Naked pottery: why do improvisers expose the creation process?

Naked pottery: why do improvisers expose the creation process?

Carla Keen from The Ministry of Unplanned Occurrences explains why they love to craft shows in the moment.

I hadn’t realised how much my training in improvisational theatre had seeped into my bones until I recently took up pottery, and some of the aspects I love about improv really help when learning a new skill.

Things like: being in the moment (enjoying the feel of the clay when the wheel moves); knowing that if a pot comes out wonky it’s OK because I’ll make another 500 pots; and, as my pottery teacher so poetically puts it, developing a ‘healthy nihilism’ when it comes to throwing misshapen ones into the reclaim bucket.

What I didn’t expect was how much I have learnt about the difference between process art (things like improv), and product art (most fine art).

Process art vs Product art

The Tate defines process art as something where the making ‘is not hidden but remains a prominent aspect of the completed work, so that…even the whole of its subject is the
making’; this is a great definition of improvised theatre. When watching improv, what the audience experiences is a form of instantaneous writing/directing/acting and the joy for many is experiencing the unfiltered and electric moments that only true liveness can produce.

In contrast, something like pottery is a product art. That is, we are concerned with experiencing the finished piece of art, and while our feelings towards it might change over time, the object itself always remains the same. Admittedly, while there is something very relaxing about watching a potter work, unless you are Keith Brymer Jones*, a potter isn’t performing the process. (Though I still kind of want a round of applause when I finish a mug.)

*The guy from The Great Pottery Throwdown who cries when he sees beautiful art.


Improv is a collaborative art. The backbone of the artform is ‘yes, and’, which translated means: ‘I’ve heard what you’ve said, and here is something else which builds on what you’ve
given me’. Most fine art is not collaborative, which means that the only artistic voice you need to focus on is your own. Killer for improv, but great for pottery.

When I started making pots, I found I was trying to ‘listen’ to the clay; I allowed it to guide me, rather than the other way around. This is great when improvising because we’ll both build the scene together, but clay can’t hear you, and it will always want to do its own thing. Without an idea in mind, you’ll end up with an object which makes people tilt their heads, furrow their brow, and say ‘well, it’s interesting’.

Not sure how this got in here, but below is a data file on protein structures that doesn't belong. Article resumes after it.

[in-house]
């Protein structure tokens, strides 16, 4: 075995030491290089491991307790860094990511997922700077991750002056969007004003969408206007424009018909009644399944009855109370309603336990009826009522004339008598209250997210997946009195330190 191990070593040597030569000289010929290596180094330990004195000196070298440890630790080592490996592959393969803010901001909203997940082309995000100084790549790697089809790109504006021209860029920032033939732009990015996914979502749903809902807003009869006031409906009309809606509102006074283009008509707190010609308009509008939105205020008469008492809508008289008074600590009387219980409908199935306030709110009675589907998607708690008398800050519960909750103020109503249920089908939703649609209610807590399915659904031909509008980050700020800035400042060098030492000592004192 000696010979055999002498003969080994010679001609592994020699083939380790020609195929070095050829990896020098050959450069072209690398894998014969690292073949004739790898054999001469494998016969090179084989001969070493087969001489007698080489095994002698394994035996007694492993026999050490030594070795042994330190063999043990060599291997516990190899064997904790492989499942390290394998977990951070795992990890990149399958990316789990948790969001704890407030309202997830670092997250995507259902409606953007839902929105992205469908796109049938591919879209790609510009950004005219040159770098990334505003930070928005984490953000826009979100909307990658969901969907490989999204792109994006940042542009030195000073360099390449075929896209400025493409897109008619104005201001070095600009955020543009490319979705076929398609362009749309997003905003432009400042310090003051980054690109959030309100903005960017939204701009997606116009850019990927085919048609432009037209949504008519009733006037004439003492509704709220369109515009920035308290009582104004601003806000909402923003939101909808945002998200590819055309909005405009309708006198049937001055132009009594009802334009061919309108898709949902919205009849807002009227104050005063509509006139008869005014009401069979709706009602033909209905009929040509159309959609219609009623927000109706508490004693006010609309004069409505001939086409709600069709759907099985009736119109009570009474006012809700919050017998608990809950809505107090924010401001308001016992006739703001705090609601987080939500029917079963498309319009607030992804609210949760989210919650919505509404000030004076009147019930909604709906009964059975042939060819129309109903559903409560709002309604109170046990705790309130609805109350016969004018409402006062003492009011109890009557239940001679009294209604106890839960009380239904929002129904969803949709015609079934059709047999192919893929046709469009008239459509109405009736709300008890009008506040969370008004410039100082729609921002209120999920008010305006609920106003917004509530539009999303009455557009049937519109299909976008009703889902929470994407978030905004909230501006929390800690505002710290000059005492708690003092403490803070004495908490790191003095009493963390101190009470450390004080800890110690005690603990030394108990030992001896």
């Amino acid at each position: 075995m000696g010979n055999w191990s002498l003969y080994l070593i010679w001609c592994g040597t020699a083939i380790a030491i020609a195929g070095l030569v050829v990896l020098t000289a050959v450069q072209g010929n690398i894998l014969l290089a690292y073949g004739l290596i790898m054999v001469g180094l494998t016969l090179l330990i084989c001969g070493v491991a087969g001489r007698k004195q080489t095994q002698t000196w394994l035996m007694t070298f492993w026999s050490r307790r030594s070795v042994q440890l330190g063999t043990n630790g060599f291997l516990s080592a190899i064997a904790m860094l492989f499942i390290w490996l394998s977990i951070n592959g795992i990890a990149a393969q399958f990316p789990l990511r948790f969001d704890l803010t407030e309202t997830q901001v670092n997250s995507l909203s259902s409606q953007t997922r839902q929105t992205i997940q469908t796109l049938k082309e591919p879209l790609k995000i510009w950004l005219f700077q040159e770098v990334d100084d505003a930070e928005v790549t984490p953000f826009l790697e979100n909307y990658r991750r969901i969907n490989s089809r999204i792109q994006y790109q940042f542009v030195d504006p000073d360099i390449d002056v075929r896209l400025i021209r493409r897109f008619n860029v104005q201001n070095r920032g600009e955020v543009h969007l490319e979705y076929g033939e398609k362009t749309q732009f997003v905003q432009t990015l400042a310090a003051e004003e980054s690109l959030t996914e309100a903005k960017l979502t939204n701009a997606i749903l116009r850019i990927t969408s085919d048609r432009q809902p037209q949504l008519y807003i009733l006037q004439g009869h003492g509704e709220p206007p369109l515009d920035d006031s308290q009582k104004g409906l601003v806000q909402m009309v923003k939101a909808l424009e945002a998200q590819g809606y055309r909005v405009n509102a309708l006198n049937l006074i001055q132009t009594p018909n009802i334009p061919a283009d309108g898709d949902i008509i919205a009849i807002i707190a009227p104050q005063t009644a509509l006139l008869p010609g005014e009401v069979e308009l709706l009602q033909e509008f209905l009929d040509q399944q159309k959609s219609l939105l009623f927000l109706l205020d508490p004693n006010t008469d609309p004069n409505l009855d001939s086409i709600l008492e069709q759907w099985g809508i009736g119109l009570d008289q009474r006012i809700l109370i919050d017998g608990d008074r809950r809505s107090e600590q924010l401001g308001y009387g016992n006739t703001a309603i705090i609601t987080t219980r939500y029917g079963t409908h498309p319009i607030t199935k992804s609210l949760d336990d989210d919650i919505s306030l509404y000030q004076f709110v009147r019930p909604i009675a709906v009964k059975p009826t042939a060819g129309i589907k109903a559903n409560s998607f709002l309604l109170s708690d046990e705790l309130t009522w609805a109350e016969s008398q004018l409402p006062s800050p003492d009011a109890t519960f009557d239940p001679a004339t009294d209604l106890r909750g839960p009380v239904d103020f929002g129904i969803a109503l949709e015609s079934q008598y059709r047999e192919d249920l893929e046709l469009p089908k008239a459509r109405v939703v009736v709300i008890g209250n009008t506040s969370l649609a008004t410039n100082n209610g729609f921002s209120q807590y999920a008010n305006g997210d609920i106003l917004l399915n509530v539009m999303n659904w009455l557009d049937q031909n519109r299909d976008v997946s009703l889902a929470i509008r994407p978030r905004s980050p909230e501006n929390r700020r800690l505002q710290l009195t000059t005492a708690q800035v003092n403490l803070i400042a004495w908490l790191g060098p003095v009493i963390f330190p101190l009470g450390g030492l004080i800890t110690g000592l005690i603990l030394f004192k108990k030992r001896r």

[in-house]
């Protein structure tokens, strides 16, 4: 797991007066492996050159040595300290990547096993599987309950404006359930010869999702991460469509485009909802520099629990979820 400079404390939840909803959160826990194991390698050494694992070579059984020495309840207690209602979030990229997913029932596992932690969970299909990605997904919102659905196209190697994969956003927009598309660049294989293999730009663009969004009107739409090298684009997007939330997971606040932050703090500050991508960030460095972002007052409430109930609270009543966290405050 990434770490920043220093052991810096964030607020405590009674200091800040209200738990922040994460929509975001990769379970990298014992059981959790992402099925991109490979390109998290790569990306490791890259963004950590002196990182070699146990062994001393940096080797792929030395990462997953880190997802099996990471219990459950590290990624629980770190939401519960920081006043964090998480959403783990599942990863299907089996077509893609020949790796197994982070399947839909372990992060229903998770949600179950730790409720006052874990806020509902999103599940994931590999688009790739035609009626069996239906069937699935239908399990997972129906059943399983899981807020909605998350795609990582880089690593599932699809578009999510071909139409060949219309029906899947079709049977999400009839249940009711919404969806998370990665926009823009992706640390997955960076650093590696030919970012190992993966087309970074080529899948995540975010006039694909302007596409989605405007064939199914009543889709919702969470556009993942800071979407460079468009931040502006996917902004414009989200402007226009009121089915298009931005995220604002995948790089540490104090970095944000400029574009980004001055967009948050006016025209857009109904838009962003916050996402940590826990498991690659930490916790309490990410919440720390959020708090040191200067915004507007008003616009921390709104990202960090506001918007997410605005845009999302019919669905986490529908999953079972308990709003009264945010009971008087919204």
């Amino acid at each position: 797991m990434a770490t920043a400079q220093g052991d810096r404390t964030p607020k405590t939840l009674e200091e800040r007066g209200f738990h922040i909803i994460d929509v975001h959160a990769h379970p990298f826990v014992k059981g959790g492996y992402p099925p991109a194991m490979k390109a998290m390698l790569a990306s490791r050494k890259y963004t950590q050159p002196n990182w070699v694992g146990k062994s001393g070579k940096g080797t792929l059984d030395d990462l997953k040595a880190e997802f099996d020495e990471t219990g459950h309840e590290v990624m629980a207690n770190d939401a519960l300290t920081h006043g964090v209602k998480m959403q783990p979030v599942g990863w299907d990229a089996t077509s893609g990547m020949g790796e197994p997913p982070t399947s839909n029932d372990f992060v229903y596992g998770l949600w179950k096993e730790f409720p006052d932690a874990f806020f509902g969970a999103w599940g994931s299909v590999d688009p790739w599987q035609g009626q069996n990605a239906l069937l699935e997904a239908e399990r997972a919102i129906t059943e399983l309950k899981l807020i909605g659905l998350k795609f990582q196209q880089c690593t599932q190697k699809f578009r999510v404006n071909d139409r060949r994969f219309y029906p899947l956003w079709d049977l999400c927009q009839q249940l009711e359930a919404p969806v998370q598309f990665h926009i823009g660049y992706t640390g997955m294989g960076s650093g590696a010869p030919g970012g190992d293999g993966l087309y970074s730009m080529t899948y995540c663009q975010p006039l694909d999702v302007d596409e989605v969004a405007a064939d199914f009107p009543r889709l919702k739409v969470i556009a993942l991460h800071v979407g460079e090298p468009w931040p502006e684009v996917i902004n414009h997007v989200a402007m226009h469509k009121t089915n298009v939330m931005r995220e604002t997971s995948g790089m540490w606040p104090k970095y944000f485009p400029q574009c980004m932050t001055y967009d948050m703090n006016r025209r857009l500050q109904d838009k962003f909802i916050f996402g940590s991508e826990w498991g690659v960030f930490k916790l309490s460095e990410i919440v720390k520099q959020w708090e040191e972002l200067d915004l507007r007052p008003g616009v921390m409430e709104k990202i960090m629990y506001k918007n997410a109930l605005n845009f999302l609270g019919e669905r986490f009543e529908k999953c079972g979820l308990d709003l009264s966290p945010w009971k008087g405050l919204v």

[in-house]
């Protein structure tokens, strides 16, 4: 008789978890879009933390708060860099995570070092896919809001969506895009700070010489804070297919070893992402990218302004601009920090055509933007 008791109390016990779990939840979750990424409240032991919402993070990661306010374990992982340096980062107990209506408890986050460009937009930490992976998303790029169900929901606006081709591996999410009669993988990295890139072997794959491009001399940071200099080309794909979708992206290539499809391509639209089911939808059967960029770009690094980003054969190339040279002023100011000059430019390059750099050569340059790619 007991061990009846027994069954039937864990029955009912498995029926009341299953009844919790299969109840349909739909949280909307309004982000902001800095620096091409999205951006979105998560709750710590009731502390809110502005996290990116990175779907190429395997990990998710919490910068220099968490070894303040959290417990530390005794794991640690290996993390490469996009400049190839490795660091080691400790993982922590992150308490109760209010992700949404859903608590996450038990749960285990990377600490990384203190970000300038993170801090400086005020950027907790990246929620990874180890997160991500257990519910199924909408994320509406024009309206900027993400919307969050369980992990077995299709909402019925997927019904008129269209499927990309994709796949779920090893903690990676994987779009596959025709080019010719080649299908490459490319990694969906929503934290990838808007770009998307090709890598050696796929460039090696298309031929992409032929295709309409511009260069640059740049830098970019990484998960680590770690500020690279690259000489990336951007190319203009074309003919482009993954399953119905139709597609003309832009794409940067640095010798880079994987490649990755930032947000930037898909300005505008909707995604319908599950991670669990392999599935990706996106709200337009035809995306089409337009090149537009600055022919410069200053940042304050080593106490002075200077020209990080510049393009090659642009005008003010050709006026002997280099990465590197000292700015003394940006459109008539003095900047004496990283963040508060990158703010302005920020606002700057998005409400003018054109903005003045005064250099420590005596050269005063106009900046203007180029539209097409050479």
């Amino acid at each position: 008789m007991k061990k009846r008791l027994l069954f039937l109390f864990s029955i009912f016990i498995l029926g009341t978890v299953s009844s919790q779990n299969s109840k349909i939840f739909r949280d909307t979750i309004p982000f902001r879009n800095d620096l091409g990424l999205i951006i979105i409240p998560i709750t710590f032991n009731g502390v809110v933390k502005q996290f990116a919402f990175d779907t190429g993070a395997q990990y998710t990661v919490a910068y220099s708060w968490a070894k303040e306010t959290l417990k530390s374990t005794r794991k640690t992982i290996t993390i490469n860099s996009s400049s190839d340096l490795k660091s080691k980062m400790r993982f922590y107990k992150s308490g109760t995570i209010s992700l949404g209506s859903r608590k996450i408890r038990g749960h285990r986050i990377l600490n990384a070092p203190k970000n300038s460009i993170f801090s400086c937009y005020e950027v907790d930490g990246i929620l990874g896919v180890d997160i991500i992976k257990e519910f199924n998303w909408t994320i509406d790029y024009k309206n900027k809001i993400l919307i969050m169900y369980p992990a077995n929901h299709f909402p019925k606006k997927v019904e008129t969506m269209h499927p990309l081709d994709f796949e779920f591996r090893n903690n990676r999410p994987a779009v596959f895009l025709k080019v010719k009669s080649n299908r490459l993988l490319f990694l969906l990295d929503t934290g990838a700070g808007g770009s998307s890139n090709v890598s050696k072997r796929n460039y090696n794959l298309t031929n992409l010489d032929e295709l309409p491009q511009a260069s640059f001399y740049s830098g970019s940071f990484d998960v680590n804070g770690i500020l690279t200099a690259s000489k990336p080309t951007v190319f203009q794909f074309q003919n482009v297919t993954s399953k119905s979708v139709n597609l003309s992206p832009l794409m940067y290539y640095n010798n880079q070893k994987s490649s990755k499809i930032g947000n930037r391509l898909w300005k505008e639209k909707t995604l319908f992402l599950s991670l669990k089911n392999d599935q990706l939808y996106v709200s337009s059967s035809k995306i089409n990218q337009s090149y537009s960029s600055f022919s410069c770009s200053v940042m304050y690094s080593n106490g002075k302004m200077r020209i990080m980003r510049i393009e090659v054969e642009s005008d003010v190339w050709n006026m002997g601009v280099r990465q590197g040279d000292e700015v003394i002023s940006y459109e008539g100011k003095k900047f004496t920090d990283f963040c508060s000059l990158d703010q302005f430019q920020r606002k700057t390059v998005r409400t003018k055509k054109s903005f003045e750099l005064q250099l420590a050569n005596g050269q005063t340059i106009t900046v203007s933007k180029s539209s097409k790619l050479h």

Bridging is when an improviser (or group) has already collectively decided the outcome of the scene or show. It doesn’t have to be said explicitly, just known. In pre-determining the outcome of a scene, we leave no room for joyful surprises. Improv must leave room for risk because it is that openness to risk, the vulnerability of the performers, that generates some of the excitement.

In pottery, I must have an idea of what I want to make and prepare the clay to do that. If I want a symmetric bowl, it must be centred correctly; if the wheel is too fast, or I push too hard on one point, I will introduce a wobble. There are right ways and wrong ways to achieve a bowl so that it still has the ontological definition of a bowl. (Clue: holes in the bottom are not often part of this definition.)


The biggest difference I think though, is that improv is deliberately ephemeral. Unless it is captured on film, it doesn’t even live on as written or recorded text. Even then a text can’t capture the entirety of a performance. This is part of the joy.

Ceramics live forever. Once you have bisque-fired clay it doesn’t change. The only way you can change it is if you grind it back to the dirt particles, which is very hard to do. The chemical composition changes so much that it is utterly fixed, and the only thing that can change is where we display it, and how we feel about it.

I don’t think I’ll be open for ceramics commissions anytime soon, but you can come and see our show, The Grand Cosmopolitan Hotel, this week. It’s unlikely to contain any pottery, but who knows!

The Ministry of Unplanned Occurrences present
The Grand Cosmopolitan Hotel
Wed 10 - Sat 13 January 2024, 7PM

Book Here